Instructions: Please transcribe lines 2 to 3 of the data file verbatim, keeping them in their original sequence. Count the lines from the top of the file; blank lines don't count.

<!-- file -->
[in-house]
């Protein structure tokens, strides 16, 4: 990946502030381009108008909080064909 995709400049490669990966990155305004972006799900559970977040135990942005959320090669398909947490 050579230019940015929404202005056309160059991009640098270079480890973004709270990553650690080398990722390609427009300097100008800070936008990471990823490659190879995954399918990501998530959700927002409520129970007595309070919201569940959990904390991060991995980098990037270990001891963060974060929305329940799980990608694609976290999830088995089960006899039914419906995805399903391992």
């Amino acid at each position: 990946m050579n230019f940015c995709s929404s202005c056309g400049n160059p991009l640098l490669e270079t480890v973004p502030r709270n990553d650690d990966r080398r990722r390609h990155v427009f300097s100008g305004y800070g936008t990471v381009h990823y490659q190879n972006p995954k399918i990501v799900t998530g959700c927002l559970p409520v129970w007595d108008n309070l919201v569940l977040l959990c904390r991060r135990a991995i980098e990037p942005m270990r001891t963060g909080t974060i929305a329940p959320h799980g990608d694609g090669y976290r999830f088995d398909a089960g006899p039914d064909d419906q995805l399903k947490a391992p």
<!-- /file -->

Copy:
């Protein structure tokens, strides 16, 4: 990946502030381009108008909080064909 995709400049490669990966990155305004972006799900559970977040135990942005959320090669398909947490 050579230019940015929404202005056309160059991009640098270079480890973004709270990553650690080398990722390609427009300097100008800070936008990471990823490659190879995954399918990501998530959700927002409520129970007595309070919201569940959990904390991060991995980098990037270990001891963060974060929305329940799980990608694609976290999830088995089960006899039914419906995805399903391992």
């Amino acid at each position: 990946m050579n230019f940015c995709s929404s202005c056309g400049n160059p991009l640098l490669e270079t480890v973004p502030r709270n990553d650690d990966r080398r990722r390609h990155v427009f300097s100008g305004y800070g936008t990471v381009h990823y490659q190879n972006p995954k399918i990501v799900t998530g959700c927002l559970p409520v129970w007595d108008n309070l919201v569940l977040l959990c904390r991060r135990a991995i980098e990037p942005m270990r001891t963060g909080t974060i929305a329940p959320h799980g990608d694609g090669y976290r999830f088995d398909a089960g006899p039914d064909d419906q995805l399903k947490a391992p």